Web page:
Thursday, June 28, 2007

Tea Wars

I'm from the South. I drink sweet tea.

Now, being from the South doesn't mean you must drink sweet tea. And sweet tea isn't limited to being only for Southerners.

But I do believe that any restaurant in the South should serve sweet tea. Oh, also serving unsweetened (we call it "unsweet") tea is fine. Especially if you serve a bunch of Yankee tourists. But also because there are a number of others who are from the South who prefer unsweet tea. The Wife, for instance.

What brought this up?

Well, while we're vacationing in Panama City Beach, we've eaten at several different places, local and national. I will often get tea. And that means, sweet tea.

The other night, we went to Black Angus restaurant in Panama City. A little pricey for the amount of food you get (click here to see $1.59 worth of shrimp) but the food was good.

It would have been better with sweet tea, though.

They don't serve sweet tea. Which means one of two things. Either it's run by a bunch of Yankees who still think they're in New York City or something, or they are one of those who think offering sweet tea lowers the quality of their establishment. Or both.

Now, I happen to know that Panama City is in Florida. And I happen to know that Florida is south of Georgia and Alabama. But these jack-holes don't seem to grasp that fact.

You see, I wasn't the only one who ordered sweet tea and was told they didn't have sweet tea. The table to our right and the table to our left also ordered sweet tea, and were properly rebuked. Maybe "rebuked" is too strong a word. The server was very polite about it, but he had to tell all three tables I heard order (ours and the two tables to our left and right) that they couldn't get sweet tea.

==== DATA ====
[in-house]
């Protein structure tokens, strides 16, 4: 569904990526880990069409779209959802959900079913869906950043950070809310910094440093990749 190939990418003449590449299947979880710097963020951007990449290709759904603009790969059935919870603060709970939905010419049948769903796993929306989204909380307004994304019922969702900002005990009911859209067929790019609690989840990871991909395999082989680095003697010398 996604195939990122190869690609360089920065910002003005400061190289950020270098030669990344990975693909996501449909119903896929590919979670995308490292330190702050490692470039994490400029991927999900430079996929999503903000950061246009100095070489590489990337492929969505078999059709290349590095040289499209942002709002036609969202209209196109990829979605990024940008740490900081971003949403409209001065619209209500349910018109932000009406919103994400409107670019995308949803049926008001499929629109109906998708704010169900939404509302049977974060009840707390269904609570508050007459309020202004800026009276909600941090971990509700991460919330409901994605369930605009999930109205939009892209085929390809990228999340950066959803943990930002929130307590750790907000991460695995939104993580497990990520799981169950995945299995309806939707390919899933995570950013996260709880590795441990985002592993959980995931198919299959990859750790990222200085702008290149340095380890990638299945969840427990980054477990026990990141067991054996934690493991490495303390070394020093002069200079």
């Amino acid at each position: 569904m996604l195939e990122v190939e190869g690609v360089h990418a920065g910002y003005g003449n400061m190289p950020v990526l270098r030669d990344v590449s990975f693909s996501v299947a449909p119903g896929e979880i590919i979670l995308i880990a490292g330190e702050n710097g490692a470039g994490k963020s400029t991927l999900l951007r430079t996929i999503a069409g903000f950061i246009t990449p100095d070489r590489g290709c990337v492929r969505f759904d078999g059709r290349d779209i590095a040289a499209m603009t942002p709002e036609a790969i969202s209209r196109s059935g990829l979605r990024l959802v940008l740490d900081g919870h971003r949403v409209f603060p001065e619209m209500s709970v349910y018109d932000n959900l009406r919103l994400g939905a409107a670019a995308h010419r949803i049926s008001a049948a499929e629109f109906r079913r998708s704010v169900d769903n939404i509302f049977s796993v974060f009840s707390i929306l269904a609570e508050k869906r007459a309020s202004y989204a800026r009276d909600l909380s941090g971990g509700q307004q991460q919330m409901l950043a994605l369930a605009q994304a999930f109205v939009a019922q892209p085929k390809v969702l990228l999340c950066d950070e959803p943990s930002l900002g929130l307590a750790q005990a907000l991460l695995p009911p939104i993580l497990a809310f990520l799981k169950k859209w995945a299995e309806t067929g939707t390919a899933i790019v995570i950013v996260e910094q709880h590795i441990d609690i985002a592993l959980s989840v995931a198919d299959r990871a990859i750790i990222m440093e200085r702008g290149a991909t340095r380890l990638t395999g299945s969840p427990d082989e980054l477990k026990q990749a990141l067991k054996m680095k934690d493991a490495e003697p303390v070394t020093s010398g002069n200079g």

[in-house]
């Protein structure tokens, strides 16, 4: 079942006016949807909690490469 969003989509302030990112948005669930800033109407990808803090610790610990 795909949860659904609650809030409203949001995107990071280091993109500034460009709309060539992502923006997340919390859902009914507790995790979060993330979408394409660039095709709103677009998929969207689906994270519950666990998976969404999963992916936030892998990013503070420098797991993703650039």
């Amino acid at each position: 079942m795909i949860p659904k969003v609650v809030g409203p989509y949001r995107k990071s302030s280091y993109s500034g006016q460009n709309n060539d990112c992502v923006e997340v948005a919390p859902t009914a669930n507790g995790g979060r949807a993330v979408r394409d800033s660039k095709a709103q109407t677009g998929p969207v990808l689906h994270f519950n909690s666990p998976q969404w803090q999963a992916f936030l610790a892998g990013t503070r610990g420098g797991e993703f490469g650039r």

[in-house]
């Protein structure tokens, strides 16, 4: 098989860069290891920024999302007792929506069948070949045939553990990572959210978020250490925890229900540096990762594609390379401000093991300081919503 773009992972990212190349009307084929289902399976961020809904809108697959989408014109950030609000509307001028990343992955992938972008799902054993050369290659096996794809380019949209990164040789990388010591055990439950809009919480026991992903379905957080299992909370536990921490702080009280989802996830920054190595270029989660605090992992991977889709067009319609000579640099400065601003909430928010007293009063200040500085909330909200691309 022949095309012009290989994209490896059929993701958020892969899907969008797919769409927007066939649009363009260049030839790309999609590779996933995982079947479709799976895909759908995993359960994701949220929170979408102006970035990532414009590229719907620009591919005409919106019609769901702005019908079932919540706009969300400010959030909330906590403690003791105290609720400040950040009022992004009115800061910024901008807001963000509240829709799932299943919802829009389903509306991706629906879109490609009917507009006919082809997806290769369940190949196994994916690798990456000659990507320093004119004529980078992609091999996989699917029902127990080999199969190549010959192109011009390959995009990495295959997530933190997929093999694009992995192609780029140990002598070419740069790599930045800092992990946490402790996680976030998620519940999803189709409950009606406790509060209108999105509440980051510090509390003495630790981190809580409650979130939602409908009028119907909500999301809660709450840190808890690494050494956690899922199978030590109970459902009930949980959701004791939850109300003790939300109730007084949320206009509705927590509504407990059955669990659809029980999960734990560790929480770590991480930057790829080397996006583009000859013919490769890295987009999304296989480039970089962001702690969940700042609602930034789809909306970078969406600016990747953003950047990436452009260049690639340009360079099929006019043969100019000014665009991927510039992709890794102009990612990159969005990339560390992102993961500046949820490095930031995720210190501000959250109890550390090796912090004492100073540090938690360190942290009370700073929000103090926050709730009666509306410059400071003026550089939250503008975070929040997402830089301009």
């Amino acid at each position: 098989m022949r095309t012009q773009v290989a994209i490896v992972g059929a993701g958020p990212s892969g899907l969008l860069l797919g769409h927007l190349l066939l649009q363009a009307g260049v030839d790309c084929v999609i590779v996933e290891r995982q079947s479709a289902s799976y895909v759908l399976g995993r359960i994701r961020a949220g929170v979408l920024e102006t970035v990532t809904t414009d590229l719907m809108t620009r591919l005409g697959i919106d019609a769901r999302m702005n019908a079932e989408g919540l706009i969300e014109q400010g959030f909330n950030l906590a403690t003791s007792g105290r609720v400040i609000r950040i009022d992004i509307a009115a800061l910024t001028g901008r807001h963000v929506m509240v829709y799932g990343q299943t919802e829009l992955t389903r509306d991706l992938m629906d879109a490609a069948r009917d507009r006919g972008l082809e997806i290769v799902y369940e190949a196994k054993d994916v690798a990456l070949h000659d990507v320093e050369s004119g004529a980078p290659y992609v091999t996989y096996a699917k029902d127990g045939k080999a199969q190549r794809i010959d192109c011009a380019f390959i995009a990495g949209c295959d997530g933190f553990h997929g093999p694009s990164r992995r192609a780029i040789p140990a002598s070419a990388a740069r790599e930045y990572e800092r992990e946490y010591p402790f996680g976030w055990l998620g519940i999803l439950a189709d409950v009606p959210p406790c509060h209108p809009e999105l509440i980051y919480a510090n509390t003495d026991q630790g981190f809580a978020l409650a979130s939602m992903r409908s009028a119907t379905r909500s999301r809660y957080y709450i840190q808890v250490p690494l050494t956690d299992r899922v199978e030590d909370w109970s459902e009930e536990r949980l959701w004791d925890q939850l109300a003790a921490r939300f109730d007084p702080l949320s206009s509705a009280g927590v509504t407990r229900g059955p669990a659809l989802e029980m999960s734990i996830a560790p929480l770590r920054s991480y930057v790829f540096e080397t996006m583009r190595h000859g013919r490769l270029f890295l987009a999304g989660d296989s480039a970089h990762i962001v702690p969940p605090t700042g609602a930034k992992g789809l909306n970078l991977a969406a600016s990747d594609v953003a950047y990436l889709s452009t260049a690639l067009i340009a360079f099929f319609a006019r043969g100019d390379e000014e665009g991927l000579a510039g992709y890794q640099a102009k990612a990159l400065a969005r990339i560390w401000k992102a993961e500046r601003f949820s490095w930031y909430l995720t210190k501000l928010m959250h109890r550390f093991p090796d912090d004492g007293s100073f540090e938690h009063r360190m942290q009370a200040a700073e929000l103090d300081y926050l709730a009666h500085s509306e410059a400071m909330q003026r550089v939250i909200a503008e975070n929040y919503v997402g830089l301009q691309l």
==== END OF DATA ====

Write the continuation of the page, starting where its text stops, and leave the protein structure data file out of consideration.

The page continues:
But, thank goodness, it's not like that everywhere down here.

Last night, we went to Angelo's Steak Pit. That's the place with the big bull ("Big Gus") out front. And I ordered sweet tea.

I got sweet tea.

Boy, did I ever get sweet tea.

You could have poured it over pancakes, it was so sweet.

Maybe it was just one pitcher that was that sweet, because when I got a refill, it was much more to my liking. Or maybe I just got used to it.

Either way, the food was good, and the tea was sweet. And, yes, you can get unsweet tea there, if you prefer.

At Black Angus, the food tasted good, but I won't be going back to that place.

Angelo's? Of course we'll be going back.

A restaurant ... at least a restaurant in the South that plays on being in the South ... should offer sweet tea. And unsweet tea, too, for those that can't drink it for dietary or customary reasons. But they should offer sweet tea.

Or they should take their happy asses back up North.


  1. When I moved to Texas 4 years ago, sweet tea meant the server handing you the glass of tea, the sugar dispenser and a spoon. I'm happy to report that true sweet tea is becoming more readily available in Houston restaurants. In fact, Mc Donald's is even serving it now. Happy, happy, joy, joy! Side note - the best sweet tea I've had was at the Tastee Freeze in Hinesville, GA when I was stationed at Ft. Stewart in the mid 70s.

  2. Ah, the Tastee Freez! Haven't been to one of those in years. There are still evidence (rusty buildings, etc) of some of those in Baxley and Jesup, but not sure about Hinesville. Haven't been to SE GA for a few months.


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